Dooley pointed out during the debate that the poster was irrelevant anyway because none of the three people featured on it work in RTÉ. Forbes, by the way, had a little crown drawn above her head, while Tubridy was given a jester’s cap and agent Kelly’s hat looked like a cross between something worn by a burger-flipper in a chipper and an old-fashioned convict’s cap.

By all accounts, the debate itself was rather dull, although both Ross and Dooley told us they were on the winning side.

There was a reception afterwards, presumably funded by the legal firm. Slices of pizza and a few sausages.

This Thursday the L&H debated the motion “This House would turn Trinity College into a hotel”. We hear there were no objections from Arthur Cox, which will come as a disappointment to Trinity.

Meanwhile, hotshot hack Hugh Dooley, who is co-editor of College Tribune, was on the case. He reported that members of UCD’s oldest society (founded in 1855) had admitted that sponsor Arthur Cox (founded in 1920) contacted them requesting the removal of their logo from posters and social media.

Dooley approached the L&H for an official comment which was issued after the society took a number of days to consider its response.

Auditor Ayman Memon said: “Arthur Cox has been a loyal supporter of the L&H for some years and as a part of such association on occasion, the L&H uses the Arthur Cox logo subject to prior approval in promotion of selected events. On this occasion prior approval was not sought and the logo was removed once the oversight came to light.”

Those posters were up in public for a few hours. About 30 people turned up for the debate.

An international law firm can never be too careful.

But back to Winston Churchtown, who tells us he began his RTÉ opus before the current commotion began. “I was already contracted to do the book – it’s coming out next year. I won’t lie; the present troubles are a bit of a bonus. My publishers are telling me to get on with it now.”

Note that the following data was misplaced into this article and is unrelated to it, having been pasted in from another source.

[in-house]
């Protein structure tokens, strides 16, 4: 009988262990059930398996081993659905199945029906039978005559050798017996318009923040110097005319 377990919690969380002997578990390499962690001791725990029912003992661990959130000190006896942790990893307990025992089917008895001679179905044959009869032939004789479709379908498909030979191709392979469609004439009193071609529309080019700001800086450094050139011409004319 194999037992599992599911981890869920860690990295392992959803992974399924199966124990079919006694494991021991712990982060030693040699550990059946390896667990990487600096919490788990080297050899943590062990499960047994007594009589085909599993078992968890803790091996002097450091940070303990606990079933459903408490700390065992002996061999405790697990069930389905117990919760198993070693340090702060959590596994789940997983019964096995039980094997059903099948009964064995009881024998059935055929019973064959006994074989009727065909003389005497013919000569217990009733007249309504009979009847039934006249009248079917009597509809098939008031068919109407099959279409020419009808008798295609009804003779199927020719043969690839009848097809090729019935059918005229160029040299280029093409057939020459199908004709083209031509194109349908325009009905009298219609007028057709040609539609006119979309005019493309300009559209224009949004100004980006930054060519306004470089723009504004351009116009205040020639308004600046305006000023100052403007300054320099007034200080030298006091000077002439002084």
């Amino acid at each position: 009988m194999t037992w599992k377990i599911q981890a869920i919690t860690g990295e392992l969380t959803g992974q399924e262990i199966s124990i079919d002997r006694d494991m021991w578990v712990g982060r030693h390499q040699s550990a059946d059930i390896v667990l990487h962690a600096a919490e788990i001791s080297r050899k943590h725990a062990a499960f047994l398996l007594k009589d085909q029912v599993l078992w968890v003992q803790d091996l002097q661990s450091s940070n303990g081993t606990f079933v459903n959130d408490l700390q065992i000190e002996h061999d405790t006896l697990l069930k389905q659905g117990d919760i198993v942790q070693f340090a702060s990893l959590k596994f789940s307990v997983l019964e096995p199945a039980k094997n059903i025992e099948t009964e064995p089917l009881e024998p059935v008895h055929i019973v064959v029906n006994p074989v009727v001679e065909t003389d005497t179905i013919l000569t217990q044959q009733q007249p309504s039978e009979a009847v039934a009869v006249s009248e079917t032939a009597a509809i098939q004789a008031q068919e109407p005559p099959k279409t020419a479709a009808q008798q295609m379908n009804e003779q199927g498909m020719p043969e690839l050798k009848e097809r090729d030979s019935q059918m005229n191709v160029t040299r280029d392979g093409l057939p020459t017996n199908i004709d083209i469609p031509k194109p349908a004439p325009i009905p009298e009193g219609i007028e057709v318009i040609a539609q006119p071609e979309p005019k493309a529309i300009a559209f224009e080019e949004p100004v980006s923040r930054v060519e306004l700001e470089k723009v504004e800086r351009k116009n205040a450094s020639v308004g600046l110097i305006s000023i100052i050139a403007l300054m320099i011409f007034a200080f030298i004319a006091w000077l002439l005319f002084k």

He will wait until the various reports on RTÉ have been published before signing off on the book. “I’ll have the inside story on the Tubridy scandal,” he declares with his trademark humility.

He can call the chapter on the UCD Lit and Hissy fit “Back in yer box, says Arthur Cox”.

And what about running for the Dáil again now that his Dublin-Rathdown constituency has gained an extra seat?

“I’m torn between divorce and ambition.”

‘Turf Them Out’

The far-right National Party was among the small shouting cohort of protesters outside Leinster House on Wednesday. It posted a photograph of two members with their faces covered unfurling a long narrow banner across the road in a traffic-free Kildare Street.

“Will They Shut You Up?” it said, the mufflers and banner presumably a comment on the proposed hate crime legislation.

Visitors to the National Ploughing Championships in Laois on the same day will have seen different messages from the National Party adorning telephone poles on the narrow approach roads to the Ratheniska site.

The first was a run-of-the-mill poster featuring James Reynolds, who took over the leadership after co-founder Justin Barrett was recently ousted after a bitter row over gold bars allegedly stolen from the party’s vault.

Neither Reynolds nor Barrett were present at the Dublin protest.

At the Ploughing, “Save Rural Ireland!” was a suitably vague slogan from a man eyeing up his election prospects.

The party’s other offering was far from anodyne. It was downright sinister.

Set against a dark background, the provocative image of a sparking sod of burning turf held high on a pitchfork jumped out from thickets of promotional material lining the way.

“Turf Them Out!”

Doubtless the people behind the poster will explain that “they” are the politicians; all politicians bar, perhaps, one or two who might pass muster with the type of protesters who showed such distain for democracy outside Leinster House this week. But they’ll be lying low for a while until the public anger passes.

That burning material on the pitchfork prongs also sent out a dog whistle loud enough to confuse the Collies across the fields in the sheepdog trials.

The professional Great Replacement grifters, cynically whipping up hysteria among gullible, vulnerable people and hopeless tin-hat conspiracy victims from the margins of Wednesday’s chaotic disturbance, will have known exactly what that poster meant.

It was a far cry from Sinn Féin’s “Time for Change” billboards, the smiling “Welcome to Laois” posters from local TDs and political parties, and the Irish Farmers’ Association banners on the grass verges excoriating the Minster for Agriculture every few hundred metres.

“Minister – Sort the Farming Mess!”

“Minister – Increase the Ewe Payment!”

“Minister – Fix the Suckler Schemes”

Real politics.

The crowd on Wednesday didn’t want to know.

They want to strangle it. Don’t let them, or their political sneaking regarders, get away with it.